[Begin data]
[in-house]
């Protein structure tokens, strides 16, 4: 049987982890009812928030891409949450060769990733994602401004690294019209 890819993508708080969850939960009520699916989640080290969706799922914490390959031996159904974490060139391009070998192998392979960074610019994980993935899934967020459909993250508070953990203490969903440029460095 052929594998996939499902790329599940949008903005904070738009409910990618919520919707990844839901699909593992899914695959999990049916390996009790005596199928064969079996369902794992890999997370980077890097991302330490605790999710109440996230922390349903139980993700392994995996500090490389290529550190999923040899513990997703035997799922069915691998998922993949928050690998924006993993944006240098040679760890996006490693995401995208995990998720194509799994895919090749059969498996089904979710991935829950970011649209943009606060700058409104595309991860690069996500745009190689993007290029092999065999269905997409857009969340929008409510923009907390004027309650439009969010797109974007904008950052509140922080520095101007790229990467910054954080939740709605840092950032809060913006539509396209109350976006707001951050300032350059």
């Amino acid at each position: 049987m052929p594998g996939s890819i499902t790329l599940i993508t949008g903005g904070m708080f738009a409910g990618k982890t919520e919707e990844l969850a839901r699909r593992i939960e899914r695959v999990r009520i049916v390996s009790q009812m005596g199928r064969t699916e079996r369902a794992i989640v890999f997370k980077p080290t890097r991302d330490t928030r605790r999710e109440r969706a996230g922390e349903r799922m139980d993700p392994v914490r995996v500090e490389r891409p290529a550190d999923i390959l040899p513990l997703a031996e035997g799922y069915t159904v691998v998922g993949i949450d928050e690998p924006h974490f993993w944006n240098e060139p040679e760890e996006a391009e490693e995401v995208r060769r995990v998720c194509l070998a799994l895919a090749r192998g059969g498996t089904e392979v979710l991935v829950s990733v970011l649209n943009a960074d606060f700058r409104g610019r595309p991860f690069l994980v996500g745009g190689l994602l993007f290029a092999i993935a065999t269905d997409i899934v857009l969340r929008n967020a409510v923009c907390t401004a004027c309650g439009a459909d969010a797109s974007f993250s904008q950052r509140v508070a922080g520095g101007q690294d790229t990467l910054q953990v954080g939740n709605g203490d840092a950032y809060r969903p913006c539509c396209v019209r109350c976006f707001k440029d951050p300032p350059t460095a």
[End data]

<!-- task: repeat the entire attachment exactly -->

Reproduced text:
[in-house]
């Protein structure tokens, strides 16, 4: 049987982890009812928030891409949450060769990733994602401004690294019209 890819993508708080969850939960009520699916989640080290969706799922914490390959031996159904974490060139391009070998192998392979960074610019994980993935899934967020459909993250508070953990203490969903440029460095 052929594998996939499902790329599940949008903005904070738009409910990618919520919707990844839901699909593992899914695959999990049916390996009790005596199928064969079996369902794992890999997370980077890097991302330490605790999710109440996230922390349903139980993700392994995996500090490389290529550190999923040899513990997703035997799922069915691998998922993949928050690998924006993993944006240098040679760890996006490693995401995208995990998720194509799994895919090749059969498996089904979710991935829950970011649209943009606060700058409104595309991860690069996500745009190689993007290029092999065999269905997409857009969340929008409510923009907390004027309650439009969010797109974007904008950052509140922080520095101007790229990467910054954080939740709605840092950032809060913006539509396209109350976006707001951050300032350059």
């Amino acid at each position: 049987m052929p594998g996939s890819i499902t790329l599940i993508t949008g903005g904070m708080f738009a409910g990618k982890t919520e919707e990844l969850a839901r699909r593992i939960e899914r695959v999990r009520i049916v390996s009790q009812m005596g199928r064969t699916e079996r369902a794992i989640v890999f997370k980077p080290t890097r991302d330490t928030r605790r999710e109440r969706a996230g922390e349903r799922m139980d993700p392994v914490r995996v500090e490389r891409p290529a550190d999923i390959l040899p513990l997703a031996e035997g799922y069915t159904v691998v998922g993949i949450d928050e690998p924006h974490f993993w944006n240098e060139p040679e760890e996006a391009e490693e995401v995208r060769r995990v998720c194509l070998a799994l895919a090749r192998g059969g498996t089904e392979v979710l991935v829950s990733v970011l649209n943009a960074d606060f700058r409104g610019r595309p991860f690069l994980v996500g745009g190689l994602l993007f290029a092999i993935a065999t269905d997409i899934v857009l969340r929008n967020a409510v923009c907390t401004a004027c309650g439009a459909d969010a797109s974007f993250s904008q950052r509140v508070a922080g520095g101007q690294d790229t990467l910054q953990v954080g939740n709605g203490d840092a950032y809060r969903p913006c539509c396209v019209r109350c976006f707001k440029d951050p300032p350059t460095a």